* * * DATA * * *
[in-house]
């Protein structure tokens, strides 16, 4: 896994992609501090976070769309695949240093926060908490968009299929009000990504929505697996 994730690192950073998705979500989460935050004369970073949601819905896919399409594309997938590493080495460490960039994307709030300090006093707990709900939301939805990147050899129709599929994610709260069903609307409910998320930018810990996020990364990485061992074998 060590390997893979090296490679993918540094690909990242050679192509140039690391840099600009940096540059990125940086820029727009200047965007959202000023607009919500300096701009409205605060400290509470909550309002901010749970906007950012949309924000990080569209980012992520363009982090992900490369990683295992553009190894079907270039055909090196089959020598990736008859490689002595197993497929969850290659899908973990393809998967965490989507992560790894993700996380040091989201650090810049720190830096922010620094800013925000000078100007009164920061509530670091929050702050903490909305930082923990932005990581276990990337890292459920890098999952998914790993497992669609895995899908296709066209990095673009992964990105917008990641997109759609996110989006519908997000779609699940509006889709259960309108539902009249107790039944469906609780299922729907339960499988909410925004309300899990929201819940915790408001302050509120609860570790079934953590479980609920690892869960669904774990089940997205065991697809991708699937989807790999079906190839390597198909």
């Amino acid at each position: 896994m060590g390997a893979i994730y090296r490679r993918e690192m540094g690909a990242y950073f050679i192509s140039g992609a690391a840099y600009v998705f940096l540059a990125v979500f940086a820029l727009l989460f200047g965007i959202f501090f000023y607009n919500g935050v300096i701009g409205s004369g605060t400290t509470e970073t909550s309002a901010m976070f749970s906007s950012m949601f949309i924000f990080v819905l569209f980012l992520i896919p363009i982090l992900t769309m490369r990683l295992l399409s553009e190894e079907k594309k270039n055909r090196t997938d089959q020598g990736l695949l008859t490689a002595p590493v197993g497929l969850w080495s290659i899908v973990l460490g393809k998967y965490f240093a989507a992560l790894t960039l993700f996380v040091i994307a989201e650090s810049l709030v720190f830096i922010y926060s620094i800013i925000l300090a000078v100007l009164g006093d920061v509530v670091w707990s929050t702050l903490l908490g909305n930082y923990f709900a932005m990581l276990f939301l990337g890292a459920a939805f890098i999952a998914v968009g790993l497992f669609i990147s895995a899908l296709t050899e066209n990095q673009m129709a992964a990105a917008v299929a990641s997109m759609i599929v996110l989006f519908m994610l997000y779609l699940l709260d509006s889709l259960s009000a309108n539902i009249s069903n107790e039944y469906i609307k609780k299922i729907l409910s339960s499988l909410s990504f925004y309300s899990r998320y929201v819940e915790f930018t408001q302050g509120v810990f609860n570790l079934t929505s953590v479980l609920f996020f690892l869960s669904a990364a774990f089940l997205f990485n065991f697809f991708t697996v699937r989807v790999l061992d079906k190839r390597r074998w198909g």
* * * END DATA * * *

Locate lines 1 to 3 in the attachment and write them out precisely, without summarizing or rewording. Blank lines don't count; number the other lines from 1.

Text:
[in-house]
């Protein structure tokens, strides 16, 4: 896994992609501090976070769309695949240093926060908490968009299929009000990504929505697996 994730690192950073998705979500989460935050004369970073949601819905896919399409594309997938590493080495460490960039994307709030300090006093707990709900939301939805990147050899129709599929994610709260069903609307409910998320930018810990996020990364990485061992074998 060590390997893979090296490679993918540094690909990242050679192509140039690391840099600009940096540059990125940086820029727009200047965007959202000023607009919500300096701009409205605060400290509470909550309002901010749970906007950012949309924000990080569209980012992520363009982090992900490369990683295992553009190894079907270039055909090196089959020598990736008859490689002595197993497929969850290659899908973990393809998967965490989507992560790894993700996380040091989201650090810049720190830096922010620094800013925000000078100007009164920061509530670091929050702050903490909305930082923990932005990581276990990337890292459920890098999952998914790993497992669609895995899908296709066209990095673009992964990105917008990641997109759609996110989006519908997000779609699940509006889709259960309108539902009249107790039944469906609780299922729907339960499988909410925004309300899990929201819940915790408001302050509120609860570790079934953590479980609920690892869960669904774990089940997205065991697809991708699937989807790999079906190839390597198909």
């Amino acid at each position: 896994m060590g390997a893979i994730y090296r490679r993918e690192m540094g690909a990242y950073f050679i192509s140039g992609a690391a840099y600009v998705f940096l540059a990125v979500f940086a820029l727009l989460f200047g965007i959202f501090f000023y607009n919500g935050v300096i701009g409205s004369g605060t400290t509470e970073t909550s309002a901010m976070f749970s906007s950012m949601f949309i924000f990080v819905l569209f980012l992520i896919p363009i982090l992900t769309m490369r990683l295992l399409s553009e190894e079907k594309k270039n055909r090196t997938d089959q020598g990736l695949l008859t490689a002595p590493v197993g497929l969850w080495s290659i899908v973990l460490g393809k998967y965490f240093a989507a992560l790894t960039l993700f996380v040091i994307a989201e650090s810049l709030v720190f830096i922010y926060s620094i800013i925000l300090a000078v100007l009164g006093d920061v509530v670091w707990s929050t702050l903490l908490g909305n930082y923990f709900a932005m990581l276990f939301l990337g890292a459920a939805f890098i999952a998914v968009g790993l497992f669609i990147s895995a899908l296709t050899e066209n990095q673009m129709a992964a990105a917008v299929a990641s997109m759609i599929v996110l989006f519908m994610l997000y779609l699940l709260d509006s889709l259960s009000a309108n539902i009249s069903n107790e039944y469906i609307k609780k299922i729907l409910s339960s499988l909410s990504f925004y309300s899990r998320y929201v819940e915790f930018t408001q302050g509120v810990f609860n570790l079934t929505s953590v479980l609920f996020f690892l869960s669904a990364a774990f089940l997205f990485n065991f697809f991708t697996v699937r989807v790999l061992d079906k190839r390597r074998w198909g």